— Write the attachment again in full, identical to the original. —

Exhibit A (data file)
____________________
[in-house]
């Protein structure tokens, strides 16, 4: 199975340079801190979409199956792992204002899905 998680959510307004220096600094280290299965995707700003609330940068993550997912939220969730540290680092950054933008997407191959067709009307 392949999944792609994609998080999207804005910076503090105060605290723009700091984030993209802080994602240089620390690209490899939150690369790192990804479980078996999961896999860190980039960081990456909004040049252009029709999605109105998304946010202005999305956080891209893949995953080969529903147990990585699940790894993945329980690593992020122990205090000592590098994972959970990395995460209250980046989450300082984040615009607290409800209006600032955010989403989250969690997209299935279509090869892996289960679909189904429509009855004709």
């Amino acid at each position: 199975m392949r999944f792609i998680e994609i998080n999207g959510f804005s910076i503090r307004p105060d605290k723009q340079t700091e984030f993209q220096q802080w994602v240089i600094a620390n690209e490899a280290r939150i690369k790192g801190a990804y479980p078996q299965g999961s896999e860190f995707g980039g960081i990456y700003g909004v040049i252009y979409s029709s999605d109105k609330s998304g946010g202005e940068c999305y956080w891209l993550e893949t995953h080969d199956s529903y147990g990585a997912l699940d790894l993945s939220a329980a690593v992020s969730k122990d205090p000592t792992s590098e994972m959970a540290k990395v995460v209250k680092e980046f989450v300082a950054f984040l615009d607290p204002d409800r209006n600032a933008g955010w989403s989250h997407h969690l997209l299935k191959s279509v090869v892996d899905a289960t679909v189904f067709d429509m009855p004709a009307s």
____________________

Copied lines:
[in-house]
């Protein structure tokens, strides 16, 4: 199975340079801190979409199956792992204002899905 998680959510307004220096600094280290299965995707700003609330940068993550997912939220969730540290680092950054933008997407191959067709009307 392949999944792609994609998080999207804005910076503090105060605290723009700091984030993209802080994602240089620390690209490899939150690369790192990804479980078996999961896999860190980039960081990456909004040049252009029709999605109105998304946010202005999305956080891209893949995953080969529903147990990585699940790894993945329980690593992020122990205090000592590098994972959970990395995460209250980046989450300082984040615009607290409800209006600032955010989403989250969690997209299935279509090869892996289960679909189904429509009855004709």
């Amino acid at each position: 199975m392949r999944f792609i998680e994609i998080n999207g959510f804005s910076i503090r307004p105060d605290k723009q340079t700091e984030f993209q220096q802080w994602v240089i600094a620390n690209e490899a280290r939150i690369k790192g801190a990804y479980p078996q299965g999961s896999e860190f995707g980039g960081i990456y700003g909004v040049i252009y979409s029709s999605d109105k609330s998304g946010g202005e940068c999305y956080w891209l993550e893949t995953h080969d199956s529903y147990g990585a997912l699940d790894l993945s939220a329980a690593v992020s969730k122990d205090p000592t792992s590098e994972m959970a540290k990395v995460v209250k680092e980046f989450v300082a950054f984040l615009d607290p204002d409800r209006n600032a933008g955010w989403s989250h997407h969690l997209l299935k191959s279509v090869v892996d899905a289960t679909v189904f067709d429509m009855p004709a009307s």